RBS and Lloyds Bank are 84% and 43% owned by the state respectively. It seems the time has come for HM Treasury to work out how we unravel ourselves from this embarrassing state of quasi-nationalisation. These are the most talked about options:
1. Sell. A good old privatisation is surely the default option for HMT. One of the problems here is how do we know when to sell? If we get it wrong, we might lose out. Indeed, the experience of selling Northern Rock suggests its impossible to tell. Nevermind, Policy Exchange argue that “even if the loss runs into a few tens of billions from the initial purchase prices it could well be argued that it was price worth paying". This may be true. But it is highly unlikely that HMT will be content to sit back and take this hit on behalf of the taxpayer.
2. Free give away or mutualisation. Nadhim Zahawi MP has suggested we “simply give away the shares as soon as possible”. The problem here for HMT is that it has to take a £45 billion hit to the national accounts. When UKFI looked at Northern Rock mutualisation for HMT, it ruled it out on the basis that this “would involve gifting some of the existing shareholding to mutual members”. The Treasury doesn’t like giveaways.
3. A mixed model. Portman Capital, Stephen Williams MP and Policy Exchange have described models where some shares are given away for free, to all British adults on the electoral register, or to those who apply. But with a "floor price" (the level at which the shares were bought by the government) which will return proceeds of sales to the Treasury. Shareholders will only gain on profits above this floor. The problem here is that this model incentivises a quick sale once the floor price is breached. As Stephen Williams points out: “An essential element of the model is to minimise the incentive for an individual to immediately dispose of their shares…” But once the share price rises, this danger reappears.
So it seems that each plan is flawed in some way. Good luck HMT.
Meanwhile, other factors are at play. The Banking Standards Commission, Nigel Lawson, Mervyn King, and the Archbishop of Canterbury are interested in breaking up RBS. Labour wants a new regional banking model based on the German Sparkassen.
More widely, some observers worry about the need to reconnect people with our financial institutions. Others are concerned about the absence of real competition in the market, that it’s too hard to switch accounts within a cosy cartel. John Kay wants to overcome short-termism in financial services.
But from the perspective of HMT, the real deal is simply how to get £45 billion back. The biggest flaw with the Williams and the Policy Exchange models is the downside risk remaining on the national accounts. Peston argues that even with a sell-off, the “prospect of the Treasury making a fat profit on the privatisation is probably slim to none.” If the banks aren’t worth very much, then whichever way you look at it, you can’t conjure value out of thin air (that’s how we got in this mess in the first place).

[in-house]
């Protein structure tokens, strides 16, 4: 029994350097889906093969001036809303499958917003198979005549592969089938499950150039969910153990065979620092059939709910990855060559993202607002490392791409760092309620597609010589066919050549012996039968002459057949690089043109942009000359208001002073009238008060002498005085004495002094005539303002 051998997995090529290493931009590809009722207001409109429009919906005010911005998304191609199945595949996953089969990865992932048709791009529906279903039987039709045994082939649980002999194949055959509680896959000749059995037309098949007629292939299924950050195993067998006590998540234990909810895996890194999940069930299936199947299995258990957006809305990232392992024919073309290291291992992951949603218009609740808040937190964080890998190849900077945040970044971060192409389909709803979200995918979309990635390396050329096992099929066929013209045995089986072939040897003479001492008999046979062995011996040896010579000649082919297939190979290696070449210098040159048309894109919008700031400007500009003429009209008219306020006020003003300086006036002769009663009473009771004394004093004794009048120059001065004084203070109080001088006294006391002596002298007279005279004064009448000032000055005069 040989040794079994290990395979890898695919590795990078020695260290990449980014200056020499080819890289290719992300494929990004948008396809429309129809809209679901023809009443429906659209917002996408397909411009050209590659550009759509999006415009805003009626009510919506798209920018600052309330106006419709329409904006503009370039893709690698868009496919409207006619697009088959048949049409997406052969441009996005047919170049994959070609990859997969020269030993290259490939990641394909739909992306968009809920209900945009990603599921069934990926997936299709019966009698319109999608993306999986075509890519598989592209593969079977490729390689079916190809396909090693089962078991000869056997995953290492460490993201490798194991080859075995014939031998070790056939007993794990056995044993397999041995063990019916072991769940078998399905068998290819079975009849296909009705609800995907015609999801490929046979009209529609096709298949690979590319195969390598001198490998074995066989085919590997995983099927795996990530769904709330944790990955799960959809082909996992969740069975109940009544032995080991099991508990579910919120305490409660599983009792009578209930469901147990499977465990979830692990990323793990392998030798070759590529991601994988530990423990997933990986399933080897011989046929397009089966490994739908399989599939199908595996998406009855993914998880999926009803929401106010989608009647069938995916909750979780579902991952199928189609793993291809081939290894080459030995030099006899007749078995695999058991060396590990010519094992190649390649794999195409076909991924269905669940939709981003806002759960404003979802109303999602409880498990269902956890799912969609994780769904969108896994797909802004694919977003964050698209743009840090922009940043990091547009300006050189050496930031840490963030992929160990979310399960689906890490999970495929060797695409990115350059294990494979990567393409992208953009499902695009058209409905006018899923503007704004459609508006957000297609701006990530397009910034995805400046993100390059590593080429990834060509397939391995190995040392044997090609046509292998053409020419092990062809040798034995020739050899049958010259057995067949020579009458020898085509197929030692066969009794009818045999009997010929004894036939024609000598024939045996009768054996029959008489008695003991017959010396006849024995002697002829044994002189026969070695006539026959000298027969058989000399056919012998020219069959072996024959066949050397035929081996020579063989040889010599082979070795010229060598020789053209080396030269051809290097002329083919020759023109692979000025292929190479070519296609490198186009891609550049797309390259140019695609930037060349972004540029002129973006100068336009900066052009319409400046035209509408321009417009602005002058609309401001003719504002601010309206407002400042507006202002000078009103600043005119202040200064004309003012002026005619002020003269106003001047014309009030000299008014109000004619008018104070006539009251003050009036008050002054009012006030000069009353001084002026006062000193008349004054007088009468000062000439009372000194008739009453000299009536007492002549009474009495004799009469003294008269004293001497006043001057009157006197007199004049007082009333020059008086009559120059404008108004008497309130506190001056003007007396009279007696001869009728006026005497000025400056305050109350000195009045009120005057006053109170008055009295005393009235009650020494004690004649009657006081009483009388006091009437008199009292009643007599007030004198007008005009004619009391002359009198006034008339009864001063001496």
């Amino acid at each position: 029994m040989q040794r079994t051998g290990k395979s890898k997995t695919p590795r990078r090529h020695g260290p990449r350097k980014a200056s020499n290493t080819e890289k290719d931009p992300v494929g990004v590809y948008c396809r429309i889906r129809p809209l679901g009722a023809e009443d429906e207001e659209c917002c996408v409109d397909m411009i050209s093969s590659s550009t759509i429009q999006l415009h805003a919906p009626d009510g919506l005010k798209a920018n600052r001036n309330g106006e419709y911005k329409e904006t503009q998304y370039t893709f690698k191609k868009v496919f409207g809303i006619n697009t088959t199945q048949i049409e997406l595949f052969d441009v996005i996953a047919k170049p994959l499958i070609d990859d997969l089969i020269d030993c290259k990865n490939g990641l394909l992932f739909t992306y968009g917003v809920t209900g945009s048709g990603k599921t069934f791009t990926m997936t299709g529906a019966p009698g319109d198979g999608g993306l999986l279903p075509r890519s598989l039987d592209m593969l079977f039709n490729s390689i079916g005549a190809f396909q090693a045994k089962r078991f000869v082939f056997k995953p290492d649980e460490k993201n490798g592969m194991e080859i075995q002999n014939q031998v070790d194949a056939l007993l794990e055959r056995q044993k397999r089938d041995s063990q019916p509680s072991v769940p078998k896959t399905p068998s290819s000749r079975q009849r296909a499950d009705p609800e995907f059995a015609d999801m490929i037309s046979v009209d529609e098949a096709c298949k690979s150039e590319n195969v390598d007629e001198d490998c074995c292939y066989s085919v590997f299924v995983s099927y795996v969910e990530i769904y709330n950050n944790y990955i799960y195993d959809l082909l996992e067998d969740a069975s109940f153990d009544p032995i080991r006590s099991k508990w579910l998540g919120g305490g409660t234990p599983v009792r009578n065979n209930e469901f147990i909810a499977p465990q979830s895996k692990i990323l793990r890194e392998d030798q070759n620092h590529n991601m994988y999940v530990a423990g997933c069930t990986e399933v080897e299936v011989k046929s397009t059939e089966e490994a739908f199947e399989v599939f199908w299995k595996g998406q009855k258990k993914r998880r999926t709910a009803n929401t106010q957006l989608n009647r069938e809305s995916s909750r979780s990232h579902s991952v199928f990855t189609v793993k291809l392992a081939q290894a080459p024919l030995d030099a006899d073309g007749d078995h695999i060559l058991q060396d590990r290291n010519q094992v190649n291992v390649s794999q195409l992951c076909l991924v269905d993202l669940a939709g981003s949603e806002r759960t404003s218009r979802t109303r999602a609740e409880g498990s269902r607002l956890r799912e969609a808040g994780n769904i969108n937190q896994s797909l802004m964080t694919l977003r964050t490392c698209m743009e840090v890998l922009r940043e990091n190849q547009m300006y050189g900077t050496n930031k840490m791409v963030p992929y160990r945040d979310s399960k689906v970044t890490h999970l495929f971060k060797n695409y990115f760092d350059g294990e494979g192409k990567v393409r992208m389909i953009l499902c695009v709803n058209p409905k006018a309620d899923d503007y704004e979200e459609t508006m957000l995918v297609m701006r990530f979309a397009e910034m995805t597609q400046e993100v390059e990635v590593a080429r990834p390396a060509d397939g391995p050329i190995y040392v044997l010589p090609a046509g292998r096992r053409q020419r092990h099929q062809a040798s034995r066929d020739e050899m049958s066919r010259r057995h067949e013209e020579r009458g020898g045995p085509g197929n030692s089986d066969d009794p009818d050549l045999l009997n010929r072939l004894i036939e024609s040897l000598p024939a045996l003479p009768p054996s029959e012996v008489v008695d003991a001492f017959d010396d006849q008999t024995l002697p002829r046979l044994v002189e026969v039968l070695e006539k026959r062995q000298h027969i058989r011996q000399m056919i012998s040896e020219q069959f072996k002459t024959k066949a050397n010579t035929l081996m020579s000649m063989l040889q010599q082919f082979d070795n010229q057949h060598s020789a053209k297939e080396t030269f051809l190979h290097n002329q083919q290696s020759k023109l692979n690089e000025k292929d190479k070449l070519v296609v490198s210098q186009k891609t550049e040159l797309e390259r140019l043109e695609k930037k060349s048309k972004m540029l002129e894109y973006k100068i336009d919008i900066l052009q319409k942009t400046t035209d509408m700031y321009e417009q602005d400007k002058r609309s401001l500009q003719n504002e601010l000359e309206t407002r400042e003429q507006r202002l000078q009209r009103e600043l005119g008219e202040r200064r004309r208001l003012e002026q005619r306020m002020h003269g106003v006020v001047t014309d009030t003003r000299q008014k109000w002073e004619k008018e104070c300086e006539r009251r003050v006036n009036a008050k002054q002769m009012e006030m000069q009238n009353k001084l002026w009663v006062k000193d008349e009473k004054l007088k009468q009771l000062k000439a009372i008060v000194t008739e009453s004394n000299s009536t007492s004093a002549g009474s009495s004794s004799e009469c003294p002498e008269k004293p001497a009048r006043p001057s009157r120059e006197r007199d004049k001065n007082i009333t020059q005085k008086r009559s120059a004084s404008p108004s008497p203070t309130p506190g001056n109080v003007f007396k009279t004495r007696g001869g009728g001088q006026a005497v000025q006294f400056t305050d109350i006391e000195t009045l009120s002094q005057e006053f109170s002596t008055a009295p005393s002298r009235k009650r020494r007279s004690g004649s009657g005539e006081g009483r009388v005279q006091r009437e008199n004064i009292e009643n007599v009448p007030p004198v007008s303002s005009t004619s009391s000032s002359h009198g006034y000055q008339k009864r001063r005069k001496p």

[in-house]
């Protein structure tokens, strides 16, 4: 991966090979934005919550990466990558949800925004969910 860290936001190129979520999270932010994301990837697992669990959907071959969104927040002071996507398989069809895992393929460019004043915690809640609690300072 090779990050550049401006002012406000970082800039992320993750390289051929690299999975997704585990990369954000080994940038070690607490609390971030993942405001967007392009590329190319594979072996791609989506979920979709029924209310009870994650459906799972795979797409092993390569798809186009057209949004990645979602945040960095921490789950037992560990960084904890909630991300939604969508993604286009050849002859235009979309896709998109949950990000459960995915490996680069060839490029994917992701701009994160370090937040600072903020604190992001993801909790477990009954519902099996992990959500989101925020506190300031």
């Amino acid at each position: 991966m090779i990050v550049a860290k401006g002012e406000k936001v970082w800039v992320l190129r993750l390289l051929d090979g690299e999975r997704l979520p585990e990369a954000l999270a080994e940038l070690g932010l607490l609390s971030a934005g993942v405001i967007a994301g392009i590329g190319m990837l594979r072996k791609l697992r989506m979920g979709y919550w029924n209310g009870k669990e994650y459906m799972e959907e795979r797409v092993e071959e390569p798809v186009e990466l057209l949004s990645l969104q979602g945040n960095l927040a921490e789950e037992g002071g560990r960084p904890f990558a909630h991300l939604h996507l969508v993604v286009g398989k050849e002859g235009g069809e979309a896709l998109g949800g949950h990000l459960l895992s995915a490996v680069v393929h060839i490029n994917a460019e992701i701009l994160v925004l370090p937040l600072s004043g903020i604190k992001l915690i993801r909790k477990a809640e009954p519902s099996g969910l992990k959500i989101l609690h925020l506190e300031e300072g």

So here’s an idea for HMT to create the conditions to get its money back:
1. Break up RBS’s retail activity into smaller banks, with a strong regional identity.
2. Gift a new class of shares to local people in each area.
3. Crucially, these shares can pay a dividend on profits but cannot be sold for a generation, or are non-transferable.
4. HMT retains a conventional shareholding in each regional bank.
The combination of regional identity, potential financial gains and locking people in, creates long-term incentives for people to think about switching to these new institutions, to buy their products, to develop an attachment to them and a vested interest in their success. Whatever its flaws and naivety, this plan has one significant advantage over each of the others – it creates a new reason why we may one day see a successful institution - or institutions - which can be sold at a profit on behalf of the taxpayer.
At the other end of the economy to the lofty world of financial services is the community shop. Community-owned shops have a staggeringly low failure rate of just a few per cent. This is because of the creation of a virtuous circle of ownership and custom, where a shareholding strengthens the incentive to shop local.
Some might argue this flies in the face of homo economicus, promoting irrational, lazy and inefficient behaviour. But if it can be harnessed to create institutions we care about, a more diverse banking system, more competition and more long-term thinking, not to mention the small matter of £45 billion, then perhaps HMT should give it some thought.